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Dec 15, 2006 08:23 PM

Egg yolk storage?

In the past, when I've needed just the yolk or just the white, I would throw out the other part, which always made me cringe (and even though my mother lives 3000 miles away, I could still FEEL her disapproval). Well, I've learned to at least freeze the whites to use them later. Now, I need to know about the yolks. I've been feeding them to my dog, which I'm sure invites the scorn of my vet. I've recently discovered the joys of pastry cream (ok, technically my SO makes it but I am overjoyed by it), so I thought that this is a perfect thing to do with left over egg yolks. A few days ago, I had one left over egg yolk and put it in an airtight container in the refrigerator and started adding more yolks here and there over the last couple of days so that he could make us some delicious diplomat cream this evening.

Then I started to worry about how long they will last in the refrigerator. I read on the Iowa Egg Council website that egg yolks can only be stored in the refrigerator for 2 days and that they should be covered with water.

Is this really true? Am I risking serious illness with using these egg yolks that are 2-4 days old?

For the future, if I cover the egg yolks with water to store, can I still use them for pastry cream? Won't the water affect the pastry cream? Maybe I should just continue to give leftover yolks to my dog?

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  1. What a good question. Many recipes will leave you with extra egg whites/yolks. I seem to remember somewhere that a major source of food poisoning in the home kitchen is mis-handled raw eggs.

    Now that I have scared you to death, here is what to do. Always wear gloves, never your bear hands. If you are going to use the excess whites/yolks in 1 or 2 days, just put them into a clean SS bowl. Any longer, put them into a ziploc plastic sandwich baggie and toss into freezer. Keep adding if you get more raw, unused eggs into the appropriate bag. At some point, you will run into a recipe that will use one or the other baggie. Just so you know: one egg yolk is 1/2 oz, one egg white is 1 oz. So, just use your scale.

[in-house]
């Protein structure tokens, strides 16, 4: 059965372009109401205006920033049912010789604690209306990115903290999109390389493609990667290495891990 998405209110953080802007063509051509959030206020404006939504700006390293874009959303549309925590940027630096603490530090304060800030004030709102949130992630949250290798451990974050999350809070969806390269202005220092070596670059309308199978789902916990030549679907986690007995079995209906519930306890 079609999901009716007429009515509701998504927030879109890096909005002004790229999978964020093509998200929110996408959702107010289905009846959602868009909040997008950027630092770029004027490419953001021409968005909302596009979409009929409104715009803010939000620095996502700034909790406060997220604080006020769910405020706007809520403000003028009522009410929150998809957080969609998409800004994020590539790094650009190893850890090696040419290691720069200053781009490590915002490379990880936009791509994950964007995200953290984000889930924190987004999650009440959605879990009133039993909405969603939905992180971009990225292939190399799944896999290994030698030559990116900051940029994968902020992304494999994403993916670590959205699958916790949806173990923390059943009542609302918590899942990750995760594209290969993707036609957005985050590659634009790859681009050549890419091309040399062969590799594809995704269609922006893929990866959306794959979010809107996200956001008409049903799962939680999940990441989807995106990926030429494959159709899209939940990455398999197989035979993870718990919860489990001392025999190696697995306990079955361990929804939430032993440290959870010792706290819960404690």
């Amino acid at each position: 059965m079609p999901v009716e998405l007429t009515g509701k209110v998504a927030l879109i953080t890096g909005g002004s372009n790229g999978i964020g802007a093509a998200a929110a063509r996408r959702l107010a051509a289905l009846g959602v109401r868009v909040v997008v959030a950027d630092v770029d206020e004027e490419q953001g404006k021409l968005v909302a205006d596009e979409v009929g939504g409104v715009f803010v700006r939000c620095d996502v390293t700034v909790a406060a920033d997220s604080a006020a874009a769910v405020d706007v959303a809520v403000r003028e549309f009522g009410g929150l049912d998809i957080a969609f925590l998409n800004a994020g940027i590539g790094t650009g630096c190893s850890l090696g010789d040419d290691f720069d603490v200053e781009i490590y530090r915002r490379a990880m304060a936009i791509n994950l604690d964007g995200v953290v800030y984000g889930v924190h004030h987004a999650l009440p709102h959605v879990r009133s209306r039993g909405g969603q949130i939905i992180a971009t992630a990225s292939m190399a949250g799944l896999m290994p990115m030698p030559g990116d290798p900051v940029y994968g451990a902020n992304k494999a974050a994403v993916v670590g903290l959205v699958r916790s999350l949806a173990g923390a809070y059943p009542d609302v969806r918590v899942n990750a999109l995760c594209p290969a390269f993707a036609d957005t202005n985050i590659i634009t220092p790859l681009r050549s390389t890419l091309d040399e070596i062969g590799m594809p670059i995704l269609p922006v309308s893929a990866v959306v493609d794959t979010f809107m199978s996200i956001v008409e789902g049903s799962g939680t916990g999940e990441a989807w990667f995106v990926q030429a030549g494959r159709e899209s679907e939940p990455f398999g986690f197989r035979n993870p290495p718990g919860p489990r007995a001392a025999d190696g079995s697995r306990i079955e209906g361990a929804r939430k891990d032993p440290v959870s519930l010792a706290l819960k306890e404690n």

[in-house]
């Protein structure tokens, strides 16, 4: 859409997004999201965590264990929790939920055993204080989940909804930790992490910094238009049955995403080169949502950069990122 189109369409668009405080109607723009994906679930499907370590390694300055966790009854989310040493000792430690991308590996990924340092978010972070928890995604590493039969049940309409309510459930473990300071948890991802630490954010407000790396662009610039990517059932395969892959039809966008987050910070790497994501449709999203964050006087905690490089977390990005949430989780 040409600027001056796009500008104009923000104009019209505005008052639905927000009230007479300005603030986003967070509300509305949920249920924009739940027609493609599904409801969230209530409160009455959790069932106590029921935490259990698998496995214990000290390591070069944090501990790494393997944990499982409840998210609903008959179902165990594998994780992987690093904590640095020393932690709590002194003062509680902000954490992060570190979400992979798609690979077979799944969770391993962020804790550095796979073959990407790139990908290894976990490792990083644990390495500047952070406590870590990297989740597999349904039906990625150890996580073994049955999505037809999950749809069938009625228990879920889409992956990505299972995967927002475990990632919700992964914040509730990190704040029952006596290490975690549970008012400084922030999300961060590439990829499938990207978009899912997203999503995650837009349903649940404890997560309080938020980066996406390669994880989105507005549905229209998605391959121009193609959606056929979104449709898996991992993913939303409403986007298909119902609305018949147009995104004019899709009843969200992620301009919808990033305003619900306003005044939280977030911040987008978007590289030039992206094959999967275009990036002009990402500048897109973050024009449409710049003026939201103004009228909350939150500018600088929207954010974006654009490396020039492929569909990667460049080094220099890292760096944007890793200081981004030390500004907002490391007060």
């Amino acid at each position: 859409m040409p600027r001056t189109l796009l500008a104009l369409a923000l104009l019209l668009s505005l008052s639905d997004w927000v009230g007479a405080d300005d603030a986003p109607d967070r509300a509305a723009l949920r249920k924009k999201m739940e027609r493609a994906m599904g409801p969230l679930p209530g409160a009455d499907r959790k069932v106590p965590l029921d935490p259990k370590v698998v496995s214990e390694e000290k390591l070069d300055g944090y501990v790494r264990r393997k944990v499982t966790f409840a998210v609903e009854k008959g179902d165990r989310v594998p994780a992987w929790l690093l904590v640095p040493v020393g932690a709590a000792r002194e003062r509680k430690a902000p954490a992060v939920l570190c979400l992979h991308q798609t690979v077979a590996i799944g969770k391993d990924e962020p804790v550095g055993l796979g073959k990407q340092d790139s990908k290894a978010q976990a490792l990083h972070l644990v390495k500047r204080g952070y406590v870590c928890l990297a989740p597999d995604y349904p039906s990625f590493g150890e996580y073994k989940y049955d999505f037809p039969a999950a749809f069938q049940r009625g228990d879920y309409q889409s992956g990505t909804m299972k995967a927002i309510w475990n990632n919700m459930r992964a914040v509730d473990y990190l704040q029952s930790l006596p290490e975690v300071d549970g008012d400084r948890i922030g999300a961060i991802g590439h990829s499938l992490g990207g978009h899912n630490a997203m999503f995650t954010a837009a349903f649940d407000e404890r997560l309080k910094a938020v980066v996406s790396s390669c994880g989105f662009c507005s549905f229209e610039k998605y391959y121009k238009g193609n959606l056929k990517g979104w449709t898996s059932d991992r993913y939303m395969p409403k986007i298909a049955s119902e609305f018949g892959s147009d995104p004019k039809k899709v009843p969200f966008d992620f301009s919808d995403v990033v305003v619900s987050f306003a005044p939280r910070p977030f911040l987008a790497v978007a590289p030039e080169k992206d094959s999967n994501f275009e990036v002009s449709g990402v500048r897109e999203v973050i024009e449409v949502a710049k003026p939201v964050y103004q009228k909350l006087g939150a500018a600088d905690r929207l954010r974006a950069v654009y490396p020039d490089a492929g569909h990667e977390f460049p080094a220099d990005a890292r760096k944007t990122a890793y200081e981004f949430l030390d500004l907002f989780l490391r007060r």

Of course, a better use is to simply share it with your animal friend; there is a neighborhood stray cat that is happy with either yolk or white, so I rarely have frozen baggies of these.

    1. 'Scuse me, but I suggest you make a nice big batch of aioli. Everyone wins.

      Oh, and/or a caesar salad.

      And perhaps this luscious and rich sauce that goes beautifully with seared tuna steak or a white fish:

      Anchovy sauce

      1⁄2 small anchovy tin’s worth of anchovies, drained (what, about 6?)

      2 chopped shallots

      2 T chopped parsley

      2 t drained capers

      1 clove crushed or grated garlic

      1 t sugar

      1 T fresh lemon juice

      2 egg yolks

      2/3 C olive oil, divided.

      Blend 2 T of oil and everything else in a cuisinart or equivalent, then with motor running, add the rest of the oil in a stream. Gutsy and rich sauce.

      2 Replies
      1. re: rcallner

        Nice call ... Aioli is great

        How about a rich hollandaise over fish, or eggs or a bernaise

      2. I was just searching for threads about using up a bunch of egg yolks, and also found this link about storing yolk, which I thought was helpful. It recommends covering them with a little water in an airtight container - store for 2 to 4 days in the fridge.

        1. Think you will maybe find what you are looking for at these two websites:

          (scroll down until you see "Freezing Eggs")

          1. As I discovered when eggs were on sale and I cracked some, thinking I'd freeze and then thaw and scramble, if you freeze intact raw yolks they will permanently solidify.(They'll be okay for scrambling if they are whisked up before freezing.) I have read that mixing them with a little salt or sugar will prevent this but never tried it.

            Your vet won't object to treating the dog unless s/he is overweight. Egg yolks are excellent nutrition for pets, but do not feed raw egg white on any regular basis, because it inhibits nutrient absorption.

            1 Reply
            1. re: greygarious

              That link that I posted has a tip about what to do to egg yolks before freezing them so that you can use them later.